European Consolidation Update :
Â Germany's Rheinmetall said Mar. 18 that it is combining its defense engineering unit Rheinmetall Industrie AG and its defense electronics unit STN Atlas Elektronik GmbH into a single company, Rheinmetall DeTec (Defense Technology) AG, which will have a 1999 turnover of approximately DM 3.1 billion (1,58 billion euro), and will employ 8,500 people.
Â The European Commission announced Mar. 18 that it had received formal notification of the proposed merger of Aerospatiale and Matra Hautes Technologies on March 11. The Commission has 30 days to investigate the deal. Th Commission has not been formally notified of the British Aerospace/GEC Marconi merger, however.
Britain's GKN and Italy's Finmeccanica signed an agreement Mar. 18 to merge their Westland and Agusta helicopter businesses. They will split ownership of the new company 50/50, and will contribute their helicopter assets on a broadly debt and cash free basis."
The European Commission has approved the creation of a joint venture in the defense electronics field between Thomson-CSF and Racal Electronics, with each company owning 50%.
Week's Other News:
Â The Swedish defense ministry confirmed Mar. 19 that the armed forces will be reduced by roughly half as a result of spending cuts agreed in February by the government coalition. Defense spending will be reduced by 1.5 billion US dollars by 2002, according to plans which will be submitted to Parliament on May 19.
Eurocopter on Mar. 19 denied press reports that it had been awarded a 100 million US dollar contract to provide eight Cougar utility helicopters to the Turkish national police, and said negotiations were continuing.
The German defense ministry on Mar. 18 denied press reports that Defense Minister Rudolf Scharping had threatened to resign over additional defense budget cuts planned by Prime Minister Gerhard Schroeder.
The Japanese Parliament began Mar. 18 to debate a series of bills that could significantly upgrade Japan's military role in regional security, and expand its military alliance with the United States.
The British, French and German ministers of defense will meet in Paris March 22 to discuss the future of the Horizon frigate project, a French defense ministry spokesman said Mar. 18. The meeting, which will review Horizon's industrial organization, could provide Britain with an opportunity to announce it is pulling out of the project.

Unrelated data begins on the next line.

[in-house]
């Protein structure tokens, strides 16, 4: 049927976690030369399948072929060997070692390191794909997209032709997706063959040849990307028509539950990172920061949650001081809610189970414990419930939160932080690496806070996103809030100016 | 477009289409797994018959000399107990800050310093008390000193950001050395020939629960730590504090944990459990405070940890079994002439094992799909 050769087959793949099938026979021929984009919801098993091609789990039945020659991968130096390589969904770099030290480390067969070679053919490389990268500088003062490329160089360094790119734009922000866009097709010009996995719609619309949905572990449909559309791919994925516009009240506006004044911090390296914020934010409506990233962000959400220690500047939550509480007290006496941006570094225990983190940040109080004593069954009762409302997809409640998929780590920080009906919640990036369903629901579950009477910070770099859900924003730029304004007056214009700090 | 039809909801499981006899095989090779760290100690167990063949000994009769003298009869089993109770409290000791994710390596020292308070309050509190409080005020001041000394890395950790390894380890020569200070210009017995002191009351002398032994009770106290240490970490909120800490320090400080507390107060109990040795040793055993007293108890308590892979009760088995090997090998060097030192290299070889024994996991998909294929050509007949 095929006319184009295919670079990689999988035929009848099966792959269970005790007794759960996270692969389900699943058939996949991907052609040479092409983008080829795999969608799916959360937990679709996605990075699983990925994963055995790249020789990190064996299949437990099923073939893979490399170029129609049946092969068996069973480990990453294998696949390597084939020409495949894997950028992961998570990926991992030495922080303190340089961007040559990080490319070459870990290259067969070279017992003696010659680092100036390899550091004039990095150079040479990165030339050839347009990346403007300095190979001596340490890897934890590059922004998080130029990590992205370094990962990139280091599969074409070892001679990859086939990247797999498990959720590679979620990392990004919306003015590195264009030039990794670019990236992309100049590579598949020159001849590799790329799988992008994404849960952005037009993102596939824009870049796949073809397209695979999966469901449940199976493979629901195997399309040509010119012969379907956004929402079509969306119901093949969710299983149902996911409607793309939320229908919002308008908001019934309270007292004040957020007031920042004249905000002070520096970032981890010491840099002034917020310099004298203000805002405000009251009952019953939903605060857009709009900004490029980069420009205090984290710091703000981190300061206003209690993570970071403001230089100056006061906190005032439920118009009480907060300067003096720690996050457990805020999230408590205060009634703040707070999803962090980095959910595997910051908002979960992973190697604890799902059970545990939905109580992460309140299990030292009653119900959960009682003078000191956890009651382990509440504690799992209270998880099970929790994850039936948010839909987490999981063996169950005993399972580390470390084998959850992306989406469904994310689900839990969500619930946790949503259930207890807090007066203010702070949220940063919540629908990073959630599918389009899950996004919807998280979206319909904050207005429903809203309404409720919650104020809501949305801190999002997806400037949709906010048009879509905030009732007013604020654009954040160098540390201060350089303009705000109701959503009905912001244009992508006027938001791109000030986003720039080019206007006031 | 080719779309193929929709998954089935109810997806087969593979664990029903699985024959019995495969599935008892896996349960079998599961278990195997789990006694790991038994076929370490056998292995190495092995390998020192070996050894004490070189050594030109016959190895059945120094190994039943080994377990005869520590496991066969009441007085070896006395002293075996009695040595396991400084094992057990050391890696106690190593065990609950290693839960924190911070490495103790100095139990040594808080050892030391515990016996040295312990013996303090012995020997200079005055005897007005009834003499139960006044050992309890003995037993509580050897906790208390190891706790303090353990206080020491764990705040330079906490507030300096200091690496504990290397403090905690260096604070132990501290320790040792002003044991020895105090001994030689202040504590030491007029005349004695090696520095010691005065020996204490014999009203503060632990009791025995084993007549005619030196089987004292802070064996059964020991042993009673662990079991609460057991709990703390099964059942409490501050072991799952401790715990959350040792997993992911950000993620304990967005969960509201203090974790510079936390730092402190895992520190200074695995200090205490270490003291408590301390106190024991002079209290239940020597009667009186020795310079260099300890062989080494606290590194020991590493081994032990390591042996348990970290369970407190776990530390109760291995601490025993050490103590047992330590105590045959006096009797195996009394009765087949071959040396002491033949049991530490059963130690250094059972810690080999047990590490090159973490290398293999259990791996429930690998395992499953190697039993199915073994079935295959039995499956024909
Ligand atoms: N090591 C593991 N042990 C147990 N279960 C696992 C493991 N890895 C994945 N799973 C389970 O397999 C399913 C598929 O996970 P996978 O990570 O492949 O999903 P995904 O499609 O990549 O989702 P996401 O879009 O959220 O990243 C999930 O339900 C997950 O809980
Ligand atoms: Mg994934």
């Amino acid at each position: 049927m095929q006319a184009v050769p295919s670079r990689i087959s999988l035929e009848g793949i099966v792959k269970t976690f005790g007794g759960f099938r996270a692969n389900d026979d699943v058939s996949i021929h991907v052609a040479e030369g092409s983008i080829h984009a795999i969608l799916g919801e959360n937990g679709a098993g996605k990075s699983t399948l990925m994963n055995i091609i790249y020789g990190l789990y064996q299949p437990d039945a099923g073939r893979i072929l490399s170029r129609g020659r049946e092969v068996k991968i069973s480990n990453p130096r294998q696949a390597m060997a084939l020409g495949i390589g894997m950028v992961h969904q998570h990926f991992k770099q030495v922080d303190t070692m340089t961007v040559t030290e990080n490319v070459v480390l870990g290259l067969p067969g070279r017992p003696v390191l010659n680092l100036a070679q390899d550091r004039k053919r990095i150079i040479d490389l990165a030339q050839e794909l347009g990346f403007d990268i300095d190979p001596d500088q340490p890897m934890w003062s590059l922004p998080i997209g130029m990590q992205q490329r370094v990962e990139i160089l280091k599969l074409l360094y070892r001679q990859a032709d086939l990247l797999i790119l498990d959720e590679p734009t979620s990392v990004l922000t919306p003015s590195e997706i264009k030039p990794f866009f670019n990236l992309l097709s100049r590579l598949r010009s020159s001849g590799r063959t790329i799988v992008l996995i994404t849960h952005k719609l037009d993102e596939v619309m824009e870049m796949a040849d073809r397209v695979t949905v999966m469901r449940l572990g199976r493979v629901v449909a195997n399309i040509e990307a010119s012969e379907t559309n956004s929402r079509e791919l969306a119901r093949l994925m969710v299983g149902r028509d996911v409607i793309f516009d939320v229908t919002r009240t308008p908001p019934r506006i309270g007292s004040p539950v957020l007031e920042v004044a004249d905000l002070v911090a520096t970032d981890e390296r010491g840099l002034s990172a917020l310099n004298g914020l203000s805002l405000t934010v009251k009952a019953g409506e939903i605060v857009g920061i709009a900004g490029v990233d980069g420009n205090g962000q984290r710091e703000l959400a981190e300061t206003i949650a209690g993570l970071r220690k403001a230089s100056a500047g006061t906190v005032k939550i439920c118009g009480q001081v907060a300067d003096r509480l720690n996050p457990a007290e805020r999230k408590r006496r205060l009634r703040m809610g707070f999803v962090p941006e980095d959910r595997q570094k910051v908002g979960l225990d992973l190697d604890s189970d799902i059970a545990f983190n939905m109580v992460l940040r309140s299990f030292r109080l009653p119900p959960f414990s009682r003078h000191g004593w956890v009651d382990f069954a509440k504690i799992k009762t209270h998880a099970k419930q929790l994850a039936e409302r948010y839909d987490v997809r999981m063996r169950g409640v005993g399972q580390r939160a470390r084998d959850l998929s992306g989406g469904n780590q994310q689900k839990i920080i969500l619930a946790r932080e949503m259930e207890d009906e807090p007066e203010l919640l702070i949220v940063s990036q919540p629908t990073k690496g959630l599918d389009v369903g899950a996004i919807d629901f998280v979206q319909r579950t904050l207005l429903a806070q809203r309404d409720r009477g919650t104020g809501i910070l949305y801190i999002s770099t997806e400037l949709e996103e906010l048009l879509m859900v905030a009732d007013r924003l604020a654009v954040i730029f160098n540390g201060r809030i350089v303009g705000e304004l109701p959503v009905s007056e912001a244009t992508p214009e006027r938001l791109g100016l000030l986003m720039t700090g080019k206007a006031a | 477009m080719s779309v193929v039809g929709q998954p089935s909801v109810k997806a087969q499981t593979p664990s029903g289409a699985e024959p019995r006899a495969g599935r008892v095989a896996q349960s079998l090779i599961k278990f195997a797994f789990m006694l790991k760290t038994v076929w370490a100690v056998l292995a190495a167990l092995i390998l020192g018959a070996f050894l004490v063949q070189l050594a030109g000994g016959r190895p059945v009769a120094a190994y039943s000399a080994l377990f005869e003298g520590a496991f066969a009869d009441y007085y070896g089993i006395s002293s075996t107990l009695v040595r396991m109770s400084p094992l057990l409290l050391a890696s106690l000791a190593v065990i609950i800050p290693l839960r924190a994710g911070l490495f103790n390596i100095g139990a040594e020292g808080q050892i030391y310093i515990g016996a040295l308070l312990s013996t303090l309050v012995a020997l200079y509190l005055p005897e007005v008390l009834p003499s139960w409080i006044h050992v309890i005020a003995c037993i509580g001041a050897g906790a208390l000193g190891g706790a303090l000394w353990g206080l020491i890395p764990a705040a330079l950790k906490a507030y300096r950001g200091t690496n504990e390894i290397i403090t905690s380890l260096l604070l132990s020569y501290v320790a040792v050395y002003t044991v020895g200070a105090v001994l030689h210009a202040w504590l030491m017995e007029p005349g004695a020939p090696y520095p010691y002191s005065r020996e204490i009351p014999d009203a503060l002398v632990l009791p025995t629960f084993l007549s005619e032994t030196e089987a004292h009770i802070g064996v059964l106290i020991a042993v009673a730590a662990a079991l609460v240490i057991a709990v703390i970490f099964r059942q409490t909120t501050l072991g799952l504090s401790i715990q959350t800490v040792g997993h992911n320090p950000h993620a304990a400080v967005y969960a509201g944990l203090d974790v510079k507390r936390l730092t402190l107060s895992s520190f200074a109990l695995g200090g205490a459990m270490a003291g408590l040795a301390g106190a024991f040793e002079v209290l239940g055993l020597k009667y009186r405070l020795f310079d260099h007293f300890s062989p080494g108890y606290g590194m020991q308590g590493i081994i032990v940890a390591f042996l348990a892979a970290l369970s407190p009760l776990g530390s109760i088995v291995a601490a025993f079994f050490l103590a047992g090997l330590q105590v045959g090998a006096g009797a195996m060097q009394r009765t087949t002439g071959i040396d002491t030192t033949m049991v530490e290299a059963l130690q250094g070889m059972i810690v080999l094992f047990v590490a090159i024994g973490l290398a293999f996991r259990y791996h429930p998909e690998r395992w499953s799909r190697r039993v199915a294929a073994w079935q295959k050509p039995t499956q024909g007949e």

A Gulf Cooperation Council member country has ordered Aerospatiale's Eryx anti-tank missile, the company announced Mar. 18. The buyer is believed to be the United Arab Emirates.
Â Belarus' Beltechexport has won a 28 million US dollar contract to supply electro-optical equipment for the United Arab Emirates' BMP armored combat vehicles, Itar-Tass reported Mar. 18 from Abu Dhabi. It also quoted a Belarus official as saying that the UAE are evaluating the Volat 74135 tank transporter.
Indian Defense Minister George Fernandes told Parliament's Lower House Mar. 18 that India has undertaken a program to protect communication systems from electro-magnetic pulse (EMP) generated by nuclear explosions, China's Xinhua wire service reported. He also said that construction of two submarines, for which the government in 1997 earmarked 7 billion rupees (170 million US dollars) has not yet begun.
IDEX 99, the largest defense exhibition ever staged in the Persian Gulf region, closed Mar. 18 without any major arms sales contracts. Total deals announced during the show were worth 176 million US dollars, the organizers said.
The U.S. House of Representatives approved Mar. 18 a bill committing the United States to establishing a national ballistic missile defense system, which the Senate had approved March 17. The initiative was immediately criticized by China, North Korea and Russia, and mildly supported by Japan.
Japanese trade officials said Mar. 18 they will review French carmaker Renault's plans to buy a stake in Nissan Motor Co. to prevent any leak of sensitive defense information. Nissan produces multiple rocket launcher systems and mine-sweeping vehicles for the Japanese defense ministry.
Five days after Hungary joined NATO, a Hungarian company (Aeroplex) has won a 1.5 million pound sterling contract to repaint 14 Royal Air Force VC-10 tanker aircraft, the MTI wire service reported Mar. 17.
The projected cost of the F-22 fighter has grown by 667 million US dollars, and the F/A-18 E/F Super Hornet is not performing as well as advertised, according to Mar. 17 testimony by the U.S. General Accounting Office to the Senate Armed Services Air-Land subcommittee.
Airbus made a loss of 125 million pounds (204 million US dollars) in 1998, the Financial Times reported Mar. 17, partly because of provisions of 200 million pounds for potential losses on some aircraft sales.
Russia expects the first launch of its new Dnepr space launcher, jointly developed with Ukraine from the RS-20 intercontinental ballistic missile, to take place in April, Itar-Tass reported Mar. 17 from Moscow.